With its strong historical ties to France, it’s no surprise Quebec City delights with delectable cuisine. From local cheese plates to local red deer tartare, there’s plenty of dishes that will have you saying, “Je me souviens,” — there’s plenty to remember about dining out at these eight classic Quebec City restaurants.
Chic interiors aren’t just for show — what’s on the plate is just as sexy, chic, and tantalizing as the décor. The restaurant/workshop/boutique designed by local architects and interior designers offers up the chance to buy Quebec-area products or take cooking lessons with chef Daniel Vézina, one of the pioneers of Québécois cuisine. The elaborate “5 theme” or “3 theme” menus feature intriguing plates like Icelandic cod with St. Lawrence River seaweed mousse and a maple and cider vinegar reduction or blue cheese ice cream with Quebec black walnut and Camerise berries (a hearty research crop just right for Canadian winters). Make a reservation at LaurieRaphael.
1608 Bar à Vin et Fromage
In the mood to just pick or goûter, as afternoon snacktime is called in French? Grab a glass of wine and a nibble of local cheese at the round bar here, where you’ll enjoy an amazing view looking inward or outward. Grab a spot for your elbows and a bowl of citrus olives, savory choux pastry filled with sheep’s cheese and Port jam or a creative cocktail, each of which has its own story. The Toronto features Lot 40 Canadian rye, amaro, bitters, and simple syrup, while the Georgia Hotel, named after a Vancouver landmark, is created with gin, orange blossom water, nutmeg, and egg white. Make a reservation at 1608 Bar à Vin et Fromage.
Brasserie Française Chez Jules
Right in the heart of the action, Chez Jules will have you feeling like you’re in Paris being serenaded by accordion music – although you just may hear some from outside where the buskers go to occupy a prime spot right near the Old Quebec Funicular. The lunch menu of the day may be one of the best deals in town, with soup du jour or an appetizer included along with mains such as steak frites, croque-madame or -monsieur, and Wellington-style deer medallion. Make a reservation at Brasserie Française Chez Jules.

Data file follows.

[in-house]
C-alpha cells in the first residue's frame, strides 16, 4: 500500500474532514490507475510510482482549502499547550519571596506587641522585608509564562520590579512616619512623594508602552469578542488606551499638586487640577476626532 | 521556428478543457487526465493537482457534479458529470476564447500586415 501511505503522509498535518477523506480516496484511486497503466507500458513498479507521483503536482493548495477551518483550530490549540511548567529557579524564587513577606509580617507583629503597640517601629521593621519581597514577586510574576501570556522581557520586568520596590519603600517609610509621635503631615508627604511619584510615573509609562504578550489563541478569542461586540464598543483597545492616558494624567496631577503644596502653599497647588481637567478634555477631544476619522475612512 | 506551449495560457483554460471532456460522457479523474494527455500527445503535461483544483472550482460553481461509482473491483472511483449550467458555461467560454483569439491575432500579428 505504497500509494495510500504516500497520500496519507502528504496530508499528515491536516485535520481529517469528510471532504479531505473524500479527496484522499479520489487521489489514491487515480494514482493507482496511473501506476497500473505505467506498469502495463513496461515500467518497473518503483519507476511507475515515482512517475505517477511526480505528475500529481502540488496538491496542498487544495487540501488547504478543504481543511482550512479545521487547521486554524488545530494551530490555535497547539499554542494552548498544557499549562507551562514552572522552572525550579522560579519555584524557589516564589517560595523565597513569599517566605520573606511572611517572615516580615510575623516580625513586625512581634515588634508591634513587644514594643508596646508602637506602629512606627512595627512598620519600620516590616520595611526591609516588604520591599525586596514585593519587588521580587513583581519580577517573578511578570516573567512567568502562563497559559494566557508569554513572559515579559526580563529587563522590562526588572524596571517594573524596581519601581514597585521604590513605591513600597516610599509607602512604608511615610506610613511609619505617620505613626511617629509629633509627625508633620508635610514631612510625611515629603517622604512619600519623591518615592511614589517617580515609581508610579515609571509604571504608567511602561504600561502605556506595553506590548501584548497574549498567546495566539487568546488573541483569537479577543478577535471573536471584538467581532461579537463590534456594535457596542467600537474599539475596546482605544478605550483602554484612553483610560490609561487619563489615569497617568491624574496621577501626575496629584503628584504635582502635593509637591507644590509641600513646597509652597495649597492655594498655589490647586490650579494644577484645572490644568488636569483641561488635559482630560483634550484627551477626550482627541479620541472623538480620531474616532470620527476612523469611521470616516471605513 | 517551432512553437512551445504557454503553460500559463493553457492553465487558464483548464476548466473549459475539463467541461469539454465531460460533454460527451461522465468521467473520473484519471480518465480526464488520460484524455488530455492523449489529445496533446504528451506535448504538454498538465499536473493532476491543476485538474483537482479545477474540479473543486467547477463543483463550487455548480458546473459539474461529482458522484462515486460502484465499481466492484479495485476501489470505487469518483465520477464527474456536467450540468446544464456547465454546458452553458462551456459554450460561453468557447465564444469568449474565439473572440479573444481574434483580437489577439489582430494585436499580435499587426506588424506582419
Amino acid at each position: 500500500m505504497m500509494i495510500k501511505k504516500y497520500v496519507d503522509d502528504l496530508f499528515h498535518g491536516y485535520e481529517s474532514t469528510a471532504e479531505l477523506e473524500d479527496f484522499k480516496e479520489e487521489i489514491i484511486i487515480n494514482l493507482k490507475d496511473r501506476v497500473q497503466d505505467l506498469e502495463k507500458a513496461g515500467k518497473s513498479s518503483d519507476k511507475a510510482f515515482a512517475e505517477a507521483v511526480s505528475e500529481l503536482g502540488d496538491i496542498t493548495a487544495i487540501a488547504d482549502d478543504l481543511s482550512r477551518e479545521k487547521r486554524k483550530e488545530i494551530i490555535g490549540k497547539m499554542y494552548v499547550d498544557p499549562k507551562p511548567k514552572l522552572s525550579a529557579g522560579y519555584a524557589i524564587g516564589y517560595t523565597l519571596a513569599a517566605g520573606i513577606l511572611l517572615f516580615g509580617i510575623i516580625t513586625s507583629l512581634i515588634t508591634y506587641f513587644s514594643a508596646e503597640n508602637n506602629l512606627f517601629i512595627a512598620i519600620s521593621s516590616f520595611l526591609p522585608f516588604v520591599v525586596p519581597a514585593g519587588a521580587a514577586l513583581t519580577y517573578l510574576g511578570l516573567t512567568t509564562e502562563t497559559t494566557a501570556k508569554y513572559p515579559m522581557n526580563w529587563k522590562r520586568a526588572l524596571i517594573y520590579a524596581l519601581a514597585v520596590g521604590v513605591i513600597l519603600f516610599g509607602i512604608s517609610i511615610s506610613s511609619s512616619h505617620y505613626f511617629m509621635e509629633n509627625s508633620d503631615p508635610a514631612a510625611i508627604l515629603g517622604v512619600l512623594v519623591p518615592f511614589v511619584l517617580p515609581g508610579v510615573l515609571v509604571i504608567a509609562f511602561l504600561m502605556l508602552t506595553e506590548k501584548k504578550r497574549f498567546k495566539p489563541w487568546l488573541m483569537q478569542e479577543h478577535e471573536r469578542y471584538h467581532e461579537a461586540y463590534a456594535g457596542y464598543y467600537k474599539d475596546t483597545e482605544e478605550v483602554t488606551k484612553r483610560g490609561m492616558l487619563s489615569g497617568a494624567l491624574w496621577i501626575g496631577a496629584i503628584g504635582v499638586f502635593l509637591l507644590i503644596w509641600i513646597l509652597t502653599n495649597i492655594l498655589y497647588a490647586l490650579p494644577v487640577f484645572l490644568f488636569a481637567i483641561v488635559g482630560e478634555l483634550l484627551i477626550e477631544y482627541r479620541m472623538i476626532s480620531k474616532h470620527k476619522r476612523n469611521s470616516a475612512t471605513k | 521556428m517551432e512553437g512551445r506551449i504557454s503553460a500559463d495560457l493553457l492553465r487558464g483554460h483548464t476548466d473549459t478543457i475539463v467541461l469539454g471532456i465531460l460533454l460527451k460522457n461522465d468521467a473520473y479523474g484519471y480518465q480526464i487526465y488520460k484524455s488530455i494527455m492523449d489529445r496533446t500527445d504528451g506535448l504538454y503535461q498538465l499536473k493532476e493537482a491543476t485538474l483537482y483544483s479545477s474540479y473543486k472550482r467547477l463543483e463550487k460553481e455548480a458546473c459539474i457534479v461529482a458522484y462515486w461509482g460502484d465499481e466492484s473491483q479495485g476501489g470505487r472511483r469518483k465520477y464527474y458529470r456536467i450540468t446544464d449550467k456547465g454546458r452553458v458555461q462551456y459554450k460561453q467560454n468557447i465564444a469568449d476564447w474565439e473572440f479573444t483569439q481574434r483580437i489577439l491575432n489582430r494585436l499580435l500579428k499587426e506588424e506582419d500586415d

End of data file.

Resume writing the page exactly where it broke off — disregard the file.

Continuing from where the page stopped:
Get a little turned around when sightseeing? Just look for 1640’s bright-red roof, like a Bat-signal for foodies on the prowl for all three meals. Open early for breakfast all the way through dinner service, there’s lots to like here beyond the central location: duck confit salad with tarragon dressing, smoked salmon salad with maple dressing, or Canadian lobster. Make a reservation at Restaurant 1640.
As perhaps the city’s most notable landmark (besides its historic walled fortification, of course), the Chateau Frontenac hotel looms large over the capital of the province – and a meal at Champlain, which is tucked inside it, is sure to make just as much of an impression. Chef Stéphane Modat’s menu is like a geography quiz of North America’s northernmost reaches, including sturgeon from New Brunswick with wild mushrooms, Prince Edward Island beef filet with elderberry glazed carrots, and ravioli stuffed with hare, ricotta, and truffle from St. Jules. Make a reservation at Champlain Restaurant.
Côtes-à-Côtes Resto Grill
Don’t fool yourself into thinking you’re in St. Louis at Côtes-à-Côtes, where the ribs win two thumbs up, as does the view of the St. Lawrence River. Wide wooden beams and stone walls dating back to the 1690s give the impression you’ve stepped back in time, but the dishes are decidedly modern: think risotto with confit duck leg, bison carpaccio, and Quebec red deer tartare. Feast your eyes on fun foot traffic watching passersby from an ample selection of outside seating in the summertime. Make a reservation at Côtes-à-Côtes Resto Grill.
Restaurant Le Continental
Classic tableside service delights at Le Continental, where flambéed dishes delight and the flickering flames are like candlelight for romantic dinners with French flair — especially the Châteaubriand bouquetière or flambé orange duckling, both cooked for two. Craving something that veers more toward Bel Paese? Give Gallic cuisine the boot at adjacent Conti Caffe next door, where veal is the specialty. Make a reservation at Restaurant Le Continental.
Bistro le SAM
Don’t let the snazzy interior fool you — Bistro le SAM is just as kid-friendly as it is business-lunch-forward, with menus for each. Small bites like smoked shareable poutine, sandwiches, and cheese and meat boards are just right for picking as a group. The kids’ menu, for ages 12 and under, serves up the reliable chicken fingers and pizza, and for those on the go mid-day, the two-course business lunch starts at $26. If you don’t care about dropping anything on your tie, the French onion soup topped with melted Charlevoix cheese is well worth the gamble on a chilly Canadian day. Make a reservation at Bistro le SAM.
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Carley Thornell is a travel writer whose experiences eating street food in Japan, English peas in the UK, free-range steak in Argentina, and Brussels sprouts at Estragon tapas in her hometown of Boston have provided unforgettable culinary inspiration. Shout out at firstname.lastname@example.org.